Playing Fast and Loose with Printer Specs
Playing Fast and Loose with Printer Specs
Choosing the right printer is hard enough when you have all the information you need. It gets harder when manufacturers tout printer specifications that don't tell you what you need to know. Here are some specs to be wary of and others you should ask about, even though manufacturers tend to skip them.
PPM (pages per minute) speed claims for lasers are close to the actual speed for printing simple text files at reasonably high quality. But for more complex images, such as intricate graphics, a slow printer engine with a fast processor can beat a fast printer engine with a slow processor.
Ink Jet Speeds
If you take the claimed speeds for ink jets seriously, you'd have to conclude that most ink jets are as fast as or faster than most desktop lasers. They aren't. Claimed speeds for ink jets are based on draft modes you wouldn't want to use very often, and even for those draft modes, the claimed speeds are faster than you'll see in real-world use.
Duplexing Speed: A Missing Spec
Most manufacturers conveniently leave out a rated speed for duplexing, because most printers can't print images on both sides of the page without slowing down significantly. If you print in duplex a lot, it's worth finding out the speed for duplexing as well.
Scanning, Faxing and Resolution
Most MFPs (multi-function printers) can scan over a network, but not all network scanning is equal. Some MFPs will scan to a variety of destinations, including files on individual PCs, but others are limited to sending to an FTP server or sending a scan to a PC only as an e-mail attachment.
For MFPs that list faxing as one of their talents, find out the choices for faxing. They will usually work as stand-alone fax machines, but there are still some MFPs that won't let you fax from a PC over a network, which is a lot quicker and easier than having to print something, and then fax it.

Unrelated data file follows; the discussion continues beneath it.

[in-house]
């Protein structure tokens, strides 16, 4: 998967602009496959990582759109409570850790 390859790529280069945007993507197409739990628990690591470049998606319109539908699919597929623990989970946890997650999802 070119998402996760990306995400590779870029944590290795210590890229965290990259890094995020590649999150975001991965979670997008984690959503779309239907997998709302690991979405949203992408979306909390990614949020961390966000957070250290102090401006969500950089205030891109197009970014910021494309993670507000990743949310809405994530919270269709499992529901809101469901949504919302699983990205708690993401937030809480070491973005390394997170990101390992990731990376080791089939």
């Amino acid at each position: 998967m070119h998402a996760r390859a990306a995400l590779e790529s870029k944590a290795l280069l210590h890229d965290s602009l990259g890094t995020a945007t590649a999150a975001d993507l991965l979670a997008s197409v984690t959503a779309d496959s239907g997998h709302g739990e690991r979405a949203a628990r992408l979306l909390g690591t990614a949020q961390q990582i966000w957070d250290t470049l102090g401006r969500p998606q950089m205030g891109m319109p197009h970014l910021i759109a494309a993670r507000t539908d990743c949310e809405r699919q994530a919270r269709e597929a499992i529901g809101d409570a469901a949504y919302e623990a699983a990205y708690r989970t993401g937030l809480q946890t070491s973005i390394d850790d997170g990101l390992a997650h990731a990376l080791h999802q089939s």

Resolution in dpi (dots per inch) used to be good guide to output quality for lasers. Today it's all but useless, both because many printers use various resolution enhancement techniques-which manufacturers often refuse to specify-and because more and more manufactures are using ratings like 1200 dpi quality, which doesn't actually tell you anything.
Resolution: Ink Jets
Resolutions for ink jets are even less meaningful than for lasers. Some printers use low resolutions plus enhancement techniques to get the same image quality that others get with high resolutions alone. In many cases, the top resolution, at thousands of dpi, looks good on a spec sheet, but the setting is hidden in an advanced option because it doesn't offer enough improvement in quality to justify how long it takes.
Maximum Duty Cycle: What It Means
The maximum monthly duty cycle never meant what most people assume. It is not the maximum number of pages you should print in a typical month; it's the maximum you can print without driving up repair costs. If you hit the maximum every month, you'll typically reach the printer's lifetime maximum in just a few months.
Recommended Monthly Duty Cycle. Not.
Some manufacturers have taken to slipping terms like "recommended maximum duty cycle" into their spec sheets when they really mean maximum duty cycle. Don't take these claims at face value. If the spec sheet says recommended maximum, ask what the maximum duty cycle is and see if you get the same number.